Abstract| Volume 23, ISSUE 10, SUPPLEMENT , S26, October 2017

Differences, If Any, in Prognostic Indicators of Heart Failure: Comparison between Octogenarians and Nonagenarians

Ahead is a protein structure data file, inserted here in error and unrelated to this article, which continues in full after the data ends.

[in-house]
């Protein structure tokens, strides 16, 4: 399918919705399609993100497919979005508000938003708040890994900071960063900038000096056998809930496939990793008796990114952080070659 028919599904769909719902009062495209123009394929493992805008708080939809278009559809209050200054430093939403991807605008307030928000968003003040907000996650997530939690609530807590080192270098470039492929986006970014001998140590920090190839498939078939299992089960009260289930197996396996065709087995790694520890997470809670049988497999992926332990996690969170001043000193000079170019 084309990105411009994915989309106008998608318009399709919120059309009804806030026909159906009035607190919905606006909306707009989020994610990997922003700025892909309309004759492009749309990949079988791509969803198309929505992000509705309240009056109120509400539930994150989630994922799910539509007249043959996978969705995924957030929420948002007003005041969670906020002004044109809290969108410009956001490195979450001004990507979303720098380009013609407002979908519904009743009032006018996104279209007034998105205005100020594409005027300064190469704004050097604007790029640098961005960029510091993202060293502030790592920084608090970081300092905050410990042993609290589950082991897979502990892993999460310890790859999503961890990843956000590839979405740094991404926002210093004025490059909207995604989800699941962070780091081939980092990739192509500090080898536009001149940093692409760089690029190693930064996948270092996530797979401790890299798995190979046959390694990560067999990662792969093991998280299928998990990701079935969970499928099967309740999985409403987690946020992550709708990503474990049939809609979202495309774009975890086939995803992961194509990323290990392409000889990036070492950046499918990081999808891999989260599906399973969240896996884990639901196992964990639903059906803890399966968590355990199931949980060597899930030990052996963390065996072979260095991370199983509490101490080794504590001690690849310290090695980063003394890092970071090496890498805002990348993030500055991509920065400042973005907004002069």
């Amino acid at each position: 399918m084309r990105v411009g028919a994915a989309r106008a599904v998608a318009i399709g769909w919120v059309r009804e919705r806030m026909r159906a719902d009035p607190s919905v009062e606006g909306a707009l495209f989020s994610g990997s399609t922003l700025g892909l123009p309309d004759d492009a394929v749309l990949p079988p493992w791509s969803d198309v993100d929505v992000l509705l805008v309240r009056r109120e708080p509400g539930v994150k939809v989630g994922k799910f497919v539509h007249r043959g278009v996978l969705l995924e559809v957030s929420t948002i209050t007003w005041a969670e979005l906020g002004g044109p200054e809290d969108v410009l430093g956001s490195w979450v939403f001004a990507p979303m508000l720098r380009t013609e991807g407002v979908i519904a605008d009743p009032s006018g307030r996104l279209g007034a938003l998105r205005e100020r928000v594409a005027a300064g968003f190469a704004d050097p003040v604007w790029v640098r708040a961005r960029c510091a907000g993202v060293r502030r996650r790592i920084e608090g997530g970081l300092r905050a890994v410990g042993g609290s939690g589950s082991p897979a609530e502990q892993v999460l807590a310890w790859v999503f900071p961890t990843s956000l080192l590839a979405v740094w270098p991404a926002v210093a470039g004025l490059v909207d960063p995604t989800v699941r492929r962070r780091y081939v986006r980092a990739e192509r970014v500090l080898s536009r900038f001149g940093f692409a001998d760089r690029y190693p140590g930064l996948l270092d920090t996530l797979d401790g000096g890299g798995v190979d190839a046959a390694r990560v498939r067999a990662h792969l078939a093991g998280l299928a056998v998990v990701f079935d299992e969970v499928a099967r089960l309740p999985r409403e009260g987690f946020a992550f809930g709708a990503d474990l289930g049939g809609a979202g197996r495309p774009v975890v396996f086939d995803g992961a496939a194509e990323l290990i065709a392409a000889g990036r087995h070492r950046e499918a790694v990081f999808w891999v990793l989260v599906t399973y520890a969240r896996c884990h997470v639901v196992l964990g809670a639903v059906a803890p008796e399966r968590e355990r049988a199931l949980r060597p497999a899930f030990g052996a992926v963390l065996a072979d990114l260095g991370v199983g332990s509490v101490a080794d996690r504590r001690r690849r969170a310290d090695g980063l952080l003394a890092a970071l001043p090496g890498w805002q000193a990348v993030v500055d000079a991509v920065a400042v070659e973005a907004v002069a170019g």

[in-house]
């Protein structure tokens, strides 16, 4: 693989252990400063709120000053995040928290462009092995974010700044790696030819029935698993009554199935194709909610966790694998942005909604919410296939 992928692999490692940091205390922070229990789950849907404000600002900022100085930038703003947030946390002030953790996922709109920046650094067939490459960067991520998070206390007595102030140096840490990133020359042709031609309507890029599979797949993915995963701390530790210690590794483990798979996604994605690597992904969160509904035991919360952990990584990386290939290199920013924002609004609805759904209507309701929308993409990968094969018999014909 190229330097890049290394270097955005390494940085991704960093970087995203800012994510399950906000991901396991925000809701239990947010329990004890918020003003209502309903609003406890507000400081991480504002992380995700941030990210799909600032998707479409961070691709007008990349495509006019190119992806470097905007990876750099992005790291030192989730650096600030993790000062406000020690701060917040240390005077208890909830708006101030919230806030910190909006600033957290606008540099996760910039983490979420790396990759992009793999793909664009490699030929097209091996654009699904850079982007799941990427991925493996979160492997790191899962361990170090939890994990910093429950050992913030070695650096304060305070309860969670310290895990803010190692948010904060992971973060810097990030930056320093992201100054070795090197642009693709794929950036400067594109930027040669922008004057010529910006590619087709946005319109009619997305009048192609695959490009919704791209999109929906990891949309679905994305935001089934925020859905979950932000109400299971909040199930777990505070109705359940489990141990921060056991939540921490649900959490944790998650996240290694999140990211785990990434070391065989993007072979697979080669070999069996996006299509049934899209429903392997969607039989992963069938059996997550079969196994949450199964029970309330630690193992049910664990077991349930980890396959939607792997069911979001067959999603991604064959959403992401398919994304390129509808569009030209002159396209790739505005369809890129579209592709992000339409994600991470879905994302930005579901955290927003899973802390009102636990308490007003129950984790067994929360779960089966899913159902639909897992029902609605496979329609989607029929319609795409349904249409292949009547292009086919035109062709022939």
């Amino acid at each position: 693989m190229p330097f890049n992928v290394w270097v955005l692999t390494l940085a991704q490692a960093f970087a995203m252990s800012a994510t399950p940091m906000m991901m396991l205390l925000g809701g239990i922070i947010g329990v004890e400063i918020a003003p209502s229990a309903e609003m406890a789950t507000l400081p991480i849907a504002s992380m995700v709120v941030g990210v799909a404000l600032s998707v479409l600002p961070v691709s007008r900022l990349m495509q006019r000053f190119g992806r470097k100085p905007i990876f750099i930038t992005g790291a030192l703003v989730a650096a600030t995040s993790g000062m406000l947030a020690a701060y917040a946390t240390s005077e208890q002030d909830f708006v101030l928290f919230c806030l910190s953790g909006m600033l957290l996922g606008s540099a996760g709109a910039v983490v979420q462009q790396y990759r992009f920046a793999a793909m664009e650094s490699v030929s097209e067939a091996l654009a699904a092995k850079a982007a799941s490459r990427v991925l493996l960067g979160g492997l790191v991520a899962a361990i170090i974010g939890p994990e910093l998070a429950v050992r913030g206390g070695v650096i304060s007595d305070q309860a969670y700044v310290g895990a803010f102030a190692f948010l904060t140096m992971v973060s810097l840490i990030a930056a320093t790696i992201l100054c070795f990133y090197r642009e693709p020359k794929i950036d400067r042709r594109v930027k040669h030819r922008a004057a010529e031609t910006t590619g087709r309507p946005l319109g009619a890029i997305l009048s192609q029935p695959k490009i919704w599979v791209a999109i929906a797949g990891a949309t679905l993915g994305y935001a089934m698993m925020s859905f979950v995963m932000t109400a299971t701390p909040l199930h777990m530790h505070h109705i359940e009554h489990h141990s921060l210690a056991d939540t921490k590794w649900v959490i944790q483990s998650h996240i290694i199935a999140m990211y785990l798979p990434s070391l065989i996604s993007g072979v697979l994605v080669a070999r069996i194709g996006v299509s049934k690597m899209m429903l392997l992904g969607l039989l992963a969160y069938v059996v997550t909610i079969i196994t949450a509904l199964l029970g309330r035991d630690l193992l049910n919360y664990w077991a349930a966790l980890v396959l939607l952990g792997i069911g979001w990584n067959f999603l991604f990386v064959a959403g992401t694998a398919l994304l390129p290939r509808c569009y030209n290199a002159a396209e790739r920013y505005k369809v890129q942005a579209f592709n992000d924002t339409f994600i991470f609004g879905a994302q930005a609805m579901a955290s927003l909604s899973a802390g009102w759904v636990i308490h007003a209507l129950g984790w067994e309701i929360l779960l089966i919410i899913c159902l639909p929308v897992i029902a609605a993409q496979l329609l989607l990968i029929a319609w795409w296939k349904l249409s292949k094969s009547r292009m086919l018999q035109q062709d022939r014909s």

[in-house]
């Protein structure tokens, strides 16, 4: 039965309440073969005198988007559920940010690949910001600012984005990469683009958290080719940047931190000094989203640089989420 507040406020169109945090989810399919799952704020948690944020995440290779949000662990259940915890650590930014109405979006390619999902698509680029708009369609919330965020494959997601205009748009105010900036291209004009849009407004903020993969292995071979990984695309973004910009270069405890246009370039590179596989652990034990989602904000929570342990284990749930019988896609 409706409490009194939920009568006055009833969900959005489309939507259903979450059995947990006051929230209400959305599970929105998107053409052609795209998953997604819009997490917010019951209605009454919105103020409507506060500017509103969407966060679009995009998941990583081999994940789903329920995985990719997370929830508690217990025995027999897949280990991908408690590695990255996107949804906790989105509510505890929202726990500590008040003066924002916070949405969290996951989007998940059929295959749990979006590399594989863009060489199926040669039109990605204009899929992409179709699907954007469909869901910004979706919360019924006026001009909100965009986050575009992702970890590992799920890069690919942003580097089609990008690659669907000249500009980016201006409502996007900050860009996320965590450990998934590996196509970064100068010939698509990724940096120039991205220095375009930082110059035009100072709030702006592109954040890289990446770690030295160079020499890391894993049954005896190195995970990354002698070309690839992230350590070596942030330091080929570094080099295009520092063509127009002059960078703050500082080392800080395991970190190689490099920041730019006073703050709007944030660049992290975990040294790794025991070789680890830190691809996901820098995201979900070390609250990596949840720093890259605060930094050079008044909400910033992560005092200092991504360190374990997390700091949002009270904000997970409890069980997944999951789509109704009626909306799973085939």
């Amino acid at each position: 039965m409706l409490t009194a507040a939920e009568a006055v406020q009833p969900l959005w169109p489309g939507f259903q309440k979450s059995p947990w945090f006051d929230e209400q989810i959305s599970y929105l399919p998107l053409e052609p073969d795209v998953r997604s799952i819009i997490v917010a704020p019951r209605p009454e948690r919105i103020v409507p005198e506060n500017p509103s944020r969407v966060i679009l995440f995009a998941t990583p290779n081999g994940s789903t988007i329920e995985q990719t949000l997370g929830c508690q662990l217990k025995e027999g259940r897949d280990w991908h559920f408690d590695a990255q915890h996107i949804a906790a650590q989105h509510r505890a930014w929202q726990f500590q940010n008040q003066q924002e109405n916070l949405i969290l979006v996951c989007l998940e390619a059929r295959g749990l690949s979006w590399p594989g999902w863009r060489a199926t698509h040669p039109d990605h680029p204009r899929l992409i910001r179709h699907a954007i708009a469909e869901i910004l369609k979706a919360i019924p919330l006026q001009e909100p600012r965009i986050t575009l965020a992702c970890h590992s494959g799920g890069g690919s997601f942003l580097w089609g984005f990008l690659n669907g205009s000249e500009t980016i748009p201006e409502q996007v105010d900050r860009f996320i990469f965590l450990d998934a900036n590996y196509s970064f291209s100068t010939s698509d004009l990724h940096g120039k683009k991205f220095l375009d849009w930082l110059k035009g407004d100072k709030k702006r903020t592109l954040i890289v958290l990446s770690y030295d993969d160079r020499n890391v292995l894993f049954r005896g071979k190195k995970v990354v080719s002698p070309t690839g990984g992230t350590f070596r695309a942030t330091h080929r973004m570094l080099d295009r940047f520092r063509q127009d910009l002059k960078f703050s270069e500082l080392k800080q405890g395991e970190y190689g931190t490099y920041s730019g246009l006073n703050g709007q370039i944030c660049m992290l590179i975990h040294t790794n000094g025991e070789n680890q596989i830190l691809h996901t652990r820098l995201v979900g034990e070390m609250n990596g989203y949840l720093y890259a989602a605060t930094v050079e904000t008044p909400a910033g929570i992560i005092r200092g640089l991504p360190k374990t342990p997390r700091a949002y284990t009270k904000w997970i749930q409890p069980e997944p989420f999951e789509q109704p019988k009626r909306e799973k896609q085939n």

Super-elderly with heart failure needing hospitalization have a high mortality risk, but factors contributing to prognosis are unknown. Previously, activities of daily living (ADLs), nutritional status and mastication/swallowing ability upon admission, and not cardiovascular factors were indicated as contributors to this risk. It is unclear whether this tendency is similar between octogenarians and nonagenarians. Our study aims to investigate the point, comparing between octo- and nonagenarians. Patients and Methods: A retrospective analysis was performed in super-elderly (aged >80 years) hospitalized with congestive heart failure, who were diagnosed based on the Diagnosis Procedure Combination coding system. Clinical outcomes were assessed at the time of hospital discharge. Results: Over 18 months, we registered 146 patients with mean age being 89.2 years. We studied 82 octogenarians and 64 nonagenarians. Clinical outcomes were divided into three subgroups: those who died during hospitalization (n = 26), 27; those who needed additional nursing care (n = 15), 13; and those able to walk at discharge (n = 41), 24, respectively. Factors contributing to the outcomes were ADL and albumin values, presence of atrial fibrillation, and mastication/swallowing ability upon admission. No significant difference was observed between octo- and nonagenarians with respect to composition and tendency. Conclusion: In nonagenarians, index of living ability seems to be a more important prognostic indicator than cardiovascular factors as well as octogenarians.
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